Andrés Orozco-Estrada is particularly committed to new concert formats, including multimedia programs and concerts in which he introduces new audiences to well-known works of the repertoire, such as the Frankfurt Radio Symphony’s Spotlight concerts and Leipzig Gewandhaus Orchestra family concerts.

Among his most recent releases is Eine Alpensym­phonie, part of his Richard Strauss cycle. His has recorded a Dvořák cycle with the Houston Symphony, as well as the complete symphonies of Brahms and Mendelssohn.

Born in Medellín, Colombia, Andrés Orozco-Estrada began his musical studies on the violin. At the age of 15 he received his first conducting lessons, and in 1997 he moved to Vienna to study at the University of Music and Performing Arts with Uroš Lajovic, himself a pupil of the legendary Hans Swarowsky.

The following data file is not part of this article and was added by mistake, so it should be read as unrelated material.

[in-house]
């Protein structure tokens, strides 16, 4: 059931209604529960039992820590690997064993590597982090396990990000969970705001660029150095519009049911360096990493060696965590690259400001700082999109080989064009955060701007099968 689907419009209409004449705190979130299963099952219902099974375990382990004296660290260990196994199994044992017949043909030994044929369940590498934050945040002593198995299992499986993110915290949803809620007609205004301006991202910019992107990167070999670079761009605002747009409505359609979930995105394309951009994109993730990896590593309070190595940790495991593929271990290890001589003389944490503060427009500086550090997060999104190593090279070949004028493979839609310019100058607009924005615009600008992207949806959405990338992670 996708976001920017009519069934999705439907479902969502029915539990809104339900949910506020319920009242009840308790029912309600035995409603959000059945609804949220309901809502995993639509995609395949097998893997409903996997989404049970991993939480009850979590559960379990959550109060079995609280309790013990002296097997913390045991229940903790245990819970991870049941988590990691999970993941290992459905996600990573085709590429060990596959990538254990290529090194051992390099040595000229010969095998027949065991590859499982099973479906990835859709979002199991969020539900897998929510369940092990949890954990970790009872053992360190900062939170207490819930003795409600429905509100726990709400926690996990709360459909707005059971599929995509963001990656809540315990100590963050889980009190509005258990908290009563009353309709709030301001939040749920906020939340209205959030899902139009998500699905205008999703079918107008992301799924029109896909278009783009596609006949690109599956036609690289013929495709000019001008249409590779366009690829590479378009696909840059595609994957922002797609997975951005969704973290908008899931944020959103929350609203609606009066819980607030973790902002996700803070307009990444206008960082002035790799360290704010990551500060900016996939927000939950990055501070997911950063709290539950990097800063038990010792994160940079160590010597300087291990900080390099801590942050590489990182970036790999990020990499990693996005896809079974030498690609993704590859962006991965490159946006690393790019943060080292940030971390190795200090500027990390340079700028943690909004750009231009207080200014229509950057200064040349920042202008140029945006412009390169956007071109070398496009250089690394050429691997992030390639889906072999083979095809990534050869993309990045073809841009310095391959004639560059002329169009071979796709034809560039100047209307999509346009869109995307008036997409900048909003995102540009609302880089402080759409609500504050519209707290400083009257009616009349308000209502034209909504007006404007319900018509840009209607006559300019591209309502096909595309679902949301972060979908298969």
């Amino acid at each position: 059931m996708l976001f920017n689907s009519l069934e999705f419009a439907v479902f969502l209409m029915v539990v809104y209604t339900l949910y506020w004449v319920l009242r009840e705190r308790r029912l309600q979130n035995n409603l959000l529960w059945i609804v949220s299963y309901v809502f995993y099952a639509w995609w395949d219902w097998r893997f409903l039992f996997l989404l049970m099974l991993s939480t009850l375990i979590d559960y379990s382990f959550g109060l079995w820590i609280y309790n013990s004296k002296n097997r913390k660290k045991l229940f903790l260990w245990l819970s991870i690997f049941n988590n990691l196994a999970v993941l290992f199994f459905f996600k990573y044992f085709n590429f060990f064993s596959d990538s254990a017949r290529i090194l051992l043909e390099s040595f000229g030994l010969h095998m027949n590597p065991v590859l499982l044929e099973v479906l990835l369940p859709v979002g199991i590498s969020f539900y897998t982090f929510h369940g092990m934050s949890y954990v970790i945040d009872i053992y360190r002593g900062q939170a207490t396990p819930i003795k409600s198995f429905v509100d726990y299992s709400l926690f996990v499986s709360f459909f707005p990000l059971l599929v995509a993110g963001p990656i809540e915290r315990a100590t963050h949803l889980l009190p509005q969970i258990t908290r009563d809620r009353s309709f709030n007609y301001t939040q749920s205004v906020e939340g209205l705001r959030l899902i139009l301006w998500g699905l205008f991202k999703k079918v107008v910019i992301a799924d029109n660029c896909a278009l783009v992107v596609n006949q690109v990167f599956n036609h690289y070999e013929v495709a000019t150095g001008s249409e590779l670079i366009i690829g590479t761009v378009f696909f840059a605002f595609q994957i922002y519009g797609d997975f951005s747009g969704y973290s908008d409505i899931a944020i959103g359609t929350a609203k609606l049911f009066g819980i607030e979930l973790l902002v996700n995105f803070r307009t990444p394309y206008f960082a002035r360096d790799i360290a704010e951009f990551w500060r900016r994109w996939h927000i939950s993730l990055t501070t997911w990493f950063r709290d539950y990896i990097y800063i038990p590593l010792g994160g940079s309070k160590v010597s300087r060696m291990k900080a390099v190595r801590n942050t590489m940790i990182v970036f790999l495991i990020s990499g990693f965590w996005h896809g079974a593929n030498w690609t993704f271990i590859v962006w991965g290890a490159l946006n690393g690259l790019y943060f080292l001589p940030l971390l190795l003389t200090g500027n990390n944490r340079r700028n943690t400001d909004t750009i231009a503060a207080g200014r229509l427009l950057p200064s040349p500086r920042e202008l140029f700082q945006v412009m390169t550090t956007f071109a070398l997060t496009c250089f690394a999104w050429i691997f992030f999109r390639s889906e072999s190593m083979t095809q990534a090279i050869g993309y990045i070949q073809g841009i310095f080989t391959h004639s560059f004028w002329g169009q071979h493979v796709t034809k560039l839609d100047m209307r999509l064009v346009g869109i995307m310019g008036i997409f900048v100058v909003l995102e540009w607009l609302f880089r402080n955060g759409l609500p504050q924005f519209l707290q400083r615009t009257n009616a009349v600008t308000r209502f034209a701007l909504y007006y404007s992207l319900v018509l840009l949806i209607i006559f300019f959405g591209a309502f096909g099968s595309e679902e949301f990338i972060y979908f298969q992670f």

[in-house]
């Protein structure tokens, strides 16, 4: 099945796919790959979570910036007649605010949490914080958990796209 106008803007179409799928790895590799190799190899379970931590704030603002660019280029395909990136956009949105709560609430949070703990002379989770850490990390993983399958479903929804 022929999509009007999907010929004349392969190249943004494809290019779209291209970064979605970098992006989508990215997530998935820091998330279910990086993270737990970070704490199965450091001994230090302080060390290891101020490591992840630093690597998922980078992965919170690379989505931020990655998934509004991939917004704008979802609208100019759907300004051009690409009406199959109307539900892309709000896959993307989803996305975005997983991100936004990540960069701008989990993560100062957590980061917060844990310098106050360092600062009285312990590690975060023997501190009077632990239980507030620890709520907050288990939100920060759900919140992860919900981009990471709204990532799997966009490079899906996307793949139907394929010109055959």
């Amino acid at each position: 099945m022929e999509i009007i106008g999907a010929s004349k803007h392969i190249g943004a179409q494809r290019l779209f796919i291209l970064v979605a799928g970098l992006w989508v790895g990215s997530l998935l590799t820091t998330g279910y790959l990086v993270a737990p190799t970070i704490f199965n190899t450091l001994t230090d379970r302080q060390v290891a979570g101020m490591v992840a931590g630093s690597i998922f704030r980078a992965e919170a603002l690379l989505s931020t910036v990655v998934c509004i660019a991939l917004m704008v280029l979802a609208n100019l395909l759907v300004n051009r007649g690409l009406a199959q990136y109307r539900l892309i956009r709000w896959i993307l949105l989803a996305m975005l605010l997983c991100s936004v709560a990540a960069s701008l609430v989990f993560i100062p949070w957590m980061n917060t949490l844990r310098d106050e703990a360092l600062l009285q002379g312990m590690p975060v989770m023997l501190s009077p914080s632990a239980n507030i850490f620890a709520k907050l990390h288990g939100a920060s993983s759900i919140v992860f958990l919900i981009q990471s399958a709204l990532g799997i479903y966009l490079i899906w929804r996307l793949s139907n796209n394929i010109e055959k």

Learn more about Andrés Orozco-Estrada
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Frank Huang

Violin

Frank Huang

Violin

Frank Huang

Violin